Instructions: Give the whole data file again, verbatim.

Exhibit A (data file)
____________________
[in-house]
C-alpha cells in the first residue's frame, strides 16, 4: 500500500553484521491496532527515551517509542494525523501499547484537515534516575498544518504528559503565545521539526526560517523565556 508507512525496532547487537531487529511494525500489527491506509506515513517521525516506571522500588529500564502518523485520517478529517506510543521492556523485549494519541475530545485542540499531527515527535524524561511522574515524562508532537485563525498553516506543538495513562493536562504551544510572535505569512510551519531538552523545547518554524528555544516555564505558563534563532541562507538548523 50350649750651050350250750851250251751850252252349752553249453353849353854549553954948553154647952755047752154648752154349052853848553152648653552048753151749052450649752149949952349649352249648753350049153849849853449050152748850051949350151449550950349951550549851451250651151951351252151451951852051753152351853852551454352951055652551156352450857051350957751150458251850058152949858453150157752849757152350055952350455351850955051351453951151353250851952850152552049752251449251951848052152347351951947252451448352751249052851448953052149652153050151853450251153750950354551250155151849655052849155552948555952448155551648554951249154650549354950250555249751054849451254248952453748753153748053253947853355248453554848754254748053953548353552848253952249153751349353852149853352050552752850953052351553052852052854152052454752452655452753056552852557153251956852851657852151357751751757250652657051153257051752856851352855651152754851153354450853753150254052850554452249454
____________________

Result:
[in-house]
C-alpha cells in the first residue's frame, strides 16, 4: 500500500553484521491496532527515551517509542494525523501499547484537515534516575498544518504528559503565545521539526526560517523565556 508507512525496532547487537531487529511494525500489527491506509506515513517521525516506571522500588529500564502518523485520517478529517506510543521492556523485549494519541475530545485542540499531527515527535524524561511522574515524562508532537485563525498553516506543538495513562493536562504551544510572535505569512510551519531538552523545547518554524528555544516555564505558563534563532541562507538548523 50350649750651050350250750851250251751850252252349752553249453353849353854549553954948553154647952755047752154648752154349052853848553152648653552048753151749052450649752149949952349649352249648753350049153849849853449050152748850051949350151449550950349951550549851451250651151951351252151451951852051753152351853852551454352951055652551156352450857051350957751150458251850058152949858453150157752849757152350055952350455351850955051351453951151353250851952850152552049752251449251951848052152347351951947252451448352751249052851448953052149652153050151853450251153750950354551250155151849655052849155552948555952448155551648554951249154650549354950250555249751054849451254248952453748753153748053253947853355248453554848754254748053953548353552848253952249153751349353852149853352050552752850953052351553052852052854152052454752452655452753056552852557153251956852851657852151357751751757250652657051153257051752856851352855651152754851153354450853753150254052850554452249454